Puerto Rico: A year on from Hurricane Maria, new evidence shows how Puerto Ricans were denied essential water
- Amnesty International has corroborated satellite imagery showing that stockpiles of $22 million worth of potentially vitally needed water were left on tarmac
- Amnesty International Secretary General Kumi Naidoo to visit Puerto Rico on the first anniversary of Hurricane Maria
Amnesty International is demanding that the Puerto Rican and US federal authorities initiate an independent investigation into the authorities' response to Hurricane Maria in Puerto Rico, which cost 2,975 lives.
The call comes amid new revelations of a large stockpile of drinking water amassing on the runway of the airport in Ceiba, with no sign it was distributed for months on end to the hard-hit population.
“The death toll in the aftermath of Hurricane Maria was so massive because authorities failed to put in place basic safeguards that could have saved hundreds if not thousands of lives. President Trump’s government’s pitiful response shows a miserable failure to support the basic human rights of Puerto Ricans at a time when they needed it most,” said Kumi Naidoo, Secretary General of Amnesty International.
The death toll in the aftermath of Hurricane Maria was so massive because authorities failed to put in place basic safeguards that could have saved hundreds if not thousands of lives. President Trump’s government’s pitiful response shows a miserable failure to support the basic human rights of Puerto Ricans at a time when they needed it most.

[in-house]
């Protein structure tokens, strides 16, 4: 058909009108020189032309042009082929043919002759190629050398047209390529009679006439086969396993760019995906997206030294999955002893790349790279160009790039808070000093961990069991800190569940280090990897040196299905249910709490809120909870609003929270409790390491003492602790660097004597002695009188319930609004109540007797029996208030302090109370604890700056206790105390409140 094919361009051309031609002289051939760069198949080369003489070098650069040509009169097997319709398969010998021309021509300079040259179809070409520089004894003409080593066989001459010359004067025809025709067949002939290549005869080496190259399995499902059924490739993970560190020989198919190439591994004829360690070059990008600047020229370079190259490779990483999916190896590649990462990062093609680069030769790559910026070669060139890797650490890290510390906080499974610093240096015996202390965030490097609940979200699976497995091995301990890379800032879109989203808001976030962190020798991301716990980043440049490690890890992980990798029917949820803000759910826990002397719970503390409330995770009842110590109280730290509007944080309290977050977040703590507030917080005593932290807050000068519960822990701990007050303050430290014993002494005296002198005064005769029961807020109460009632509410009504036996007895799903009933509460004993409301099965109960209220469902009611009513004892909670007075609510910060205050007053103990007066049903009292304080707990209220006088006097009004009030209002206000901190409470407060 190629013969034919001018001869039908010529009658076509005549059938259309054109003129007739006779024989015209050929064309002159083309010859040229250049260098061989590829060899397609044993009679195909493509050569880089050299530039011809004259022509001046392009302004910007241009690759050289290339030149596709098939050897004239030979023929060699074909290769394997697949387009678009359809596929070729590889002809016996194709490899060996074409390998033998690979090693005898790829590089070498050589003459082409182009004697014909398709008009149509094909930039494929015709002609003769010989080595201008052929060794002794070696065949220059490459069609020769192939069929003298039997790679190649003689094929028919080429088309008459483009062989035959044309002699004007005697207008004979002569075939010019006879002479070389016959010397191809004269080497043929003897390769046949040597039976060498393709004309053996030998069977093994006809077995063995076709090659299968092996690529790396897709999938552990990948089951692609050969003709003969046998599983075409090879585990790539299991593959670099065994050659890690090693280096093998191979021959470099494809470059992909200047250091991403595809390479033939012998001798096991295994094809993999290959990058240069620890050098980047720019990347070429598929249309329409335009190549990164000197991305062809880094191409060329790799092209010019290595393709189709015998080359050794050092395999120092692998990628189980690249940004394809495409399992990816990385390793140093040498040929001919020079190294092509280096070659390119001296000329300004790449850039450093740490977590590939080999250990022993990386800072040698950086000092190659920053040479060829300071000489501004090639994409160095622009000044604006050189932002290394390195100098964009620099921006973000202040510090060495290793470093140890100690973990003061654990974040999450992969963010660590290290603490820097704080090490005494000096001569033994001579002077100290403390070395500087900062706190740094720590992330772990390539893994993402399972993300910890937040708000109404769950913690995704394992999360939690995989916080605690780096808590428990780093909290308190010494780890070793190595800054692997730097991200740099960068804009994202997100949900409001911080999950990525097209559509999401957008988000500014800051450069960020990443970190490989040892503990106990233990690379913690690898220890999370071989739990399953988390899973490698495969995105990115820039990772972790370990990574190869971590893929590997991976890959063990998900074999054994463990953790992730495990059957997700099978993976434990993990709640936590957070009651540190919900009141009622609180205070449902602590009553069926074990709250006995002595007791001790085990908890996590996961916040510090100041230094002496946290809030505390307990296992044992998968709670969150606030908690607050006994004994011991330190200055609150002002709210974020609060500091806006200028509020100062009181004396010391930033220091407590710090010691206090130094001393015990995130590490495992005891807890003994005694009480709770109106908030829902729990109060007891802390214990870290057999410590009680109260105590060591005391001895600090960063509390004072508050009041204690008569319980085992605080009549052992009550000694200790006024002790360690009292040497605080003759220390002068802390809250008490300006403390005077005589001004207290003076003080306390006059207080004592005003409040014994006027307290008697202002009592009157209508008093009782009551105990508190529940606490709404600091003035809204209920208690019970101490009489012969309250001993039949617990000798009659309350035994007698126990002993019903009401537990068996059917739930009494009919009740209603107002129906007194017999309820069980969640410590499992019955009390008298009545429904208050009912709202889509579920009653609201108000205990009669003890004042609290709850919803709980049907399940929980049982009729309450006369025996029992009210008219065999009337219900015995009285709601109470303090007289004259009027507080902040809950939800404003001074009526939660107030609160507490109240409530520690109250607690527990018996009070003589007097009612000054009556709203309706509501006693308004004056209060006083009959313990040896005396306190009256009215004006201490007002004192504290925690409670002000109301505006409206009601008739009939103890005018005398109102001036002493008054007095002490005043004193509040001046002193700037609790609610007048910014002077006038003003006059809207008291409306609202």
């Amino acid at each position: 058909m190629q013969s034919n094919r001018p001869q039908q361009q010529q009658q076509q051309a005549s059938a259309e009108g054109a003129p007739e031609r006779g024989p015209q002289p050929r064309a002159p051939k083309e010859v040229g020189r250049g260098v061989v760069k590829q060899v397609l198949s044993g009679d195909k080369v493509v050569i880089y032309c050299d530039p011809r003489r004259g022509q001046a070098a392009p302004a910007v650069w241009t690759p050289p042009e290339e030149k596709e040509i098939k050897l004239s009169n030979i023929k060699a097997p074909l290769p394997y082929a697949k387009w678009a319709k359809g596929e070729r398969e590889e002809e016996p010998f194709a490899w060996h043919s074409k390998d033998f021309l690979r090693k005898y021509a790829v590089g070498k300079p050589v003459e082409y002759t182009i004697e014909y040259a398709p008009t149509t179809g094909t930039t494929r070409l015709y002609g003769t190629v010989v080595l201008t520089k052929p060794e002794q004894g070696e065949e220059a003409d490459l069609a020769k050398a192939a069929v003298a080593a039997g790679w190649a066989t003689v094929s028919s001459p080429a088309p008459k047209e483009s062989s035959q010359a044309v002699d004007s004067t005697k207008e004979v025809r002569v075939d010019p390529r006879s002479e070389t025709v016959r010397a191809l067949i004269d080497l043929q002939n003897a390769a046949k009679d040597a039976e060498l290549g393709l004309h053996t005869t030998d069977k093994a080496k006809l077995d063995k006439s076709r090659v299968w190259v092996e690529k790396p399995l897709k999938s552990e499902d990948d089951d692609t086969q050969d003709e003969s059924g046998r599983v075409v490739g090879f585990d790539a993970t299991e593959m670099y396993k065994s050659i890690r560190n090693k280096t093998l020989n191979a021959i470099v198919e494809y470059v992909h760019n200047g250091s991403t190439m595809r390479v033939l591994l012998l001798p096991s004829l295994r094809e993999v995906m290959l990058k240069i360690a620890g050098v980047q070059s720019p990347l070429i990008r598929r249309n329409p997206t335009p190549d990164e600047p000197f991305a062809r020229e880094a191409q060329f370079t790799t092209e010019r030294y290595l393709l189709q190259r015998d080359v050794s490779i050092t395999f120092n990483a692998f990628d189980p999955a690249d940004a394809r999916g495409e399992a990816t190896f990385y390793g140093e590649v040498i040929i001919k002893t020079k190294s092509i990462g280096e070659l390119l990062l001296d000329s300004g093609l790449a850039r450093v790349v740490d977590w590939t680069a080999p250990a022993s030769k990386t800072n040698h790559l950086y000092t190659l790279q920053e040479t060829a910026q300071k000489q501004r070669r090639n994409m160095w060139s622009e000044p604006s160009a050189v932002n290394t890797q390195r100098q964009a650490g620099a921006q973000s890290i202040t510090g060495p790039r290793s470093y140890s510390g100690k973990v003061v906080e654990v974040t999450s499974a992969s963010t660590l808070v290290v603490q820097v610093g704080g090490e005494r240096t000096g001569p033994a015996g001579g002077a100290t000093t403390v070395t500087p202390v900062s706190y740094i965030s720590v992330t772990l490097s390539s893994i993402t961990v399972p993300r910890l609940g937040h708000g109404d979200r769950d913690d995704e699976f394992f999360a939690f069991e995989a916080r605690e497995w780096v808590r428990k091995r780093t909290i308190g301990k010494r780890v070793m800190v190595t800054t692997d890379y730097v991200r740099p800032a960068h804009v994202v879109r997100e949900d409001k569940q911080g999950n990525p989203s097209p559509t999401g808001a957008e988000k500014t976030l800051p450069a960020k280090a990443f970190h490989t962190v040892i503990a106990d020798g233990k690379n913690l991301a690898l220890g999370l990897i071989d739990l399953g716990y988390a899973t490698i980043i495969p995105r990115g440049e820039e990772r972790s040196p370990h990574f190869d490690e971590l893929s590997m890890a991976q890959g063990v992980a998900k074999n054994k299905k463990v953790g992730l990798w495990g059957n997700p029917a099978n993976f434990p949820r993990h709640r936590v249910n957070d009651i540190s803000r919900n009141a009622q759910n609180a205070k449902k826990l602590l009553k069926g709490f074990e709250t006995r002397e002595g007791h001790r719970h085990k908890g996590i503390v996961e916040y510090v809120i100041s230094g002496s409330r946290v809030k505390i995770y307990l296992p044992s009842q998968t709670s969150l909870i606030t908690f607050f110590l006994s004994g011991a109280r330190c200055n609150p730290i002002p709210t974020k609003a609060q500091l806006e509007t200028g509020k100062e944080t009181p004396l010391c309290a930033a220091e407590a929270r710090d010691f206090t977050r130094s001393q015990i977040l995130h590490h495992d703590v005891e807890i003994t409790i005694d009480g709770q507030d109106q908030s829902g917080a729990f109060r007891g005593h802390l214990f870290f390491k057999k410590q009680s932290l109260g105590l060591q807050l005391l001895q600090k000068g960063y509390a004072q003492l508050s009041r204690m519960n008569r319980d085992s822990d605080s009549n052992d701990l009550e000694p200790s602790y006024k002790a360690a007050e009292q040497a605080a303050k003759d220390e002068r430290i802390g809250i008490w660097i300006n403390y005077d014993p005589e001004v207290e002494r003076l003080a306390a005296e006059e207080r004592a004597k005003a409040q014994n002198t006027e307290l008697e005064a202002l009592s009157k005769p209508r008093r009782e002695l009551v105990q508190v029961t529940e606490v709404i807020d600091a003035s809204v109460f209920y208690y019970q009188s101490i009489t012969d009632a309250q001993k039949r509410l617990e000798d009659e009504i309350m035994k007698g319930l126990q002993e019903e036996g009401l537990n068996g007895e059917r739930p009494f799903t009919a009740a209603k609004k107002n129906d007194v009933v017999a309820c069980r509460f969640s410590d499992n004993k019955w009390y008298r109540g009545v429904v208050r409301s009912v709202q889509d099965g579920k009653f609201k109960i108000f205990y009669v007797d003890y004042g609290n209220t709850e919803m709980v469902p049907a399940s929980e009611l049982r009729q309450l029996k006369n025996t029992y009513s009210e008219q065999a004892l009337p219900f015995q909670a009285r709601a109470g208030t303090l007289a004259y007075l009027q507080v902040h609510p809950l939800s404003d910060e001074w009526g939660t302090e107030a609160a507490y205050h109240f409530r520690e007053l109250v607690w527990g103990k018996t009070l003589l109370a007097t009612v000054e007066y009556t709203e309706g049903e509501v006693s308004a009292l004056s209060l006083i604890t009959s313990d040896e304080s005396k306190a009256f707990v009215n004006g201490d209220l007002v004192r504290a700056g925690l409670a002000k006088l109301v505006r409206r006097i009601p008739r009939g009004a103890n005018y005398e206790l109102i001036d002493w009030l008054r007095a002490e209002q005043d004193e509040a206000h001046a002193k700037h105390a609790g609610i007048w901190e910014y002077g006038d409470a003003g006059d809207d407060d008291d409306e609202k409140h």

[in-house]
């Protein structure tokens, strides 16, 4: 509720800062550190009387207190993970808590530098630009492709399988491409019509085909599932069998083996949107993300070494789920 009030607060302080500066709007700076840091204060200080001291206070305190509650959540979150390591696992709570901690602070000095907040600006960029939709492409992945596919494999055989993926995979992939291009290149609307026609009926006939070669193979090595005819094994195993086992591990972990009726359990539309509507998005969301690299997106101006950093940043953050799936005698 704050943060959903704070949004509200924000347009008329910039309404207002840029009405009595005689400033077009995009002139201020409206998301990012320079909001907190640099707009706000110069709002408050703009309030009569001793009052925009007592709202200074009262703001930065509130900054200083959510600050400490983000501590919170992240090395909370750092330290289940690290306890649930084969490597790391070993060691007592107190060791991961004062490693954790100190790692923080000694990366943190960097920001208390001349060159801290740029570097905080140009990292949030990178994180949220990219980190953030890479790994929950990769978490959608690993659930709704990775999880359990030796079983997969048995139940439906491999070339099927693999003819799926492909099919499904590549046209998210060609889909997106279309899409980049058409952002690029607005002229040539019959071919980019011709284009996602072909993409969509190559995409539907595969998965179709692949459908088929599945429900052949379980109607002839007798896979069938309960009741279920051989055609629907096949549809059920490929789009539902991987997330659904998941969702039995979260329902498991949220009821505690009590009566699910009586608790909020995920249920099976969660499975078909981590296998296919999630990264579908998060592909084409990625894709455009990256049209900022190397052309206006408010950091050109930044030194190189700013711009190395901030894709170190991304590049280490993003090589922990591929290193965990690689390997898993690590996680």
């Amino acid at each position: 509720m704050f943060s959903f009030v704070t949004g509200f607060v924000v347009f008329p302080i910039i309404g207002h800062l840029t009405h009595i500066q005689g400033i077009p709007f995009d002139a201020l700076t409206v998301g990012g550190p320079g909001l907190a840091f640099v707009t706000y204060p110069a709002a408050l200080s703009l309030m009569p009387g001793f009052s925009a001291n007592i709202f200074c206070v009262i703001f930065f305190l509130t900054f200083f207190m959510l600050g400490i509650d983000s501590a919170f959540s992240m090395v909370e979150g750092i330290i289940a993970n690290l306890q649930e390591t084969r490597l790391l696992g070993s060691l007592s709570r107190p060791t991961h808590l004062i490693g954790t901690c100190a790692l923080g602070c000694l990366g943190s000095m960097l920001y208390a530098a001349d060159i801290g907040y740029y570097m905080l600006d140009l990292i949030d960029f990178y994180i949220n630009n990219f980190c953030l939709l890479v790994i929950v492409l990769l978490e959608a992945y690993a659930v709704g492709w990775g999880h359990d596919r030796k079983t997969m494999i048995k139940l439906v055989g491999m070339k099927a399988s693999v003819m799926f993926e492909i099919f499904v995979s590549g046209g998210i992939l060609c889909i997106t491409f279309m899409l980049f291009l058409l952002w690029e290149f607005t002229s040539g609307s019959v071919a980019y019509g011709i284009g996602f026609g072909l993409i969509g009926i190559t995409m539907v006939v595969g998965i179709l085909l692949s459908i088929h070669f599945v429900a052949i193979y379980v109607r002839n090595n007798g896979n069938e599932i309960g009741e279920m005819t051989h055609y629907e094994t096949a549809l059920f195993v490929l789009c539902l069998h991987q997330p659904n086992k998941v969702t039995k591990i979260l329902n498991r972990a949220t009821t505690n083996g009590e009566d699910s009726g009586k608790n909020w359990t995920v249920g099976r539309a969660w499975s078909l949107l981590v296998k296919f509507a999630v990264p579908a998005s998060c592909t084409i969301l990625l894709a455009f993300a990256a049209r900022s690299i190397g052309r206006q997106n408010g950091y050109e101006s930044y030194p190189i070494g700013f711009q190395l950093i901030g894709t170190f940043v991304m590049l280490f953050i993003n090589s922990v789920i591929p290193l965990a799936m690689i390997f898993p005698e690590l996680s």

“Now, nearly a year on from the Hurricane, we are presented with fresh evidence of how the people of Puerto Rico have been so outrageously failed by the very authorities who should have been protecting them.”
Amnesty International’s remote-sensing analyst examined months of satellite imagery over the airport in Ceiba. It clearly shows how a large amount of goods covered by blue tarps accumulated rapidly on a disused runway from late January to early March 2018, where the vast majority appears to have remained since then. Together with aerial photographs posted this week and official US government documents, this evidence strongly suggests that potentially millions of bottles of water were being stockpiled for months on a runway, when it could have been distributed to Hurricane-ravaged Puerto Ricans.
According to official US federal government documents published by CBS News, Federal Emergency Management Agency (FEMA), the US federal agency responsible for coordinating responses to disasters, had control of 20,833 pallets of bottled water, worth more than $22 million.
Access to water is a human right. How can the disaster response to Hurricane Maria be an “unsung success” if $22 million of drinking water is left stockpiled on a runway while people are suffering?
“Access to water is a human right. How can the disaster response to Hurricane Maria be an “unsung success” if $22 million of drinking water is left stockpiled on a runway while people are suffering?”
Amnesty International’s new Secretary General, Kumi Naidoo, will visit human rights activists and survivors in Puerto Rico on the one-year anniversary of Hurricane Maria on 20 September, before visiting the mainland United States.
“Sadly, as we see another storm hurtling towards the continental US, we call on President Trump to reconsider his position on climate change as a matter of extreme urgency,” warned Kumi Naidoo.
“The frequency and ferociousness of hurricanes and associated events are breaking record after record. We cannot bury our heads in the sand in the face of such evidence and the devastation each of these events bring.”
On 11 September, Abdiel Santana, a police officer in Puerto Rico shared pictures on his Facebook account of what he said were almost a million boxes of water left on an airport runway. CBS News confirmed that the Federal Emergency Management Agency (FEMA) has acknowledged that millions of water bottles meant for survivors of Hurricane Maria were left undistributed at an airport in Puerto Rico for more than a year.
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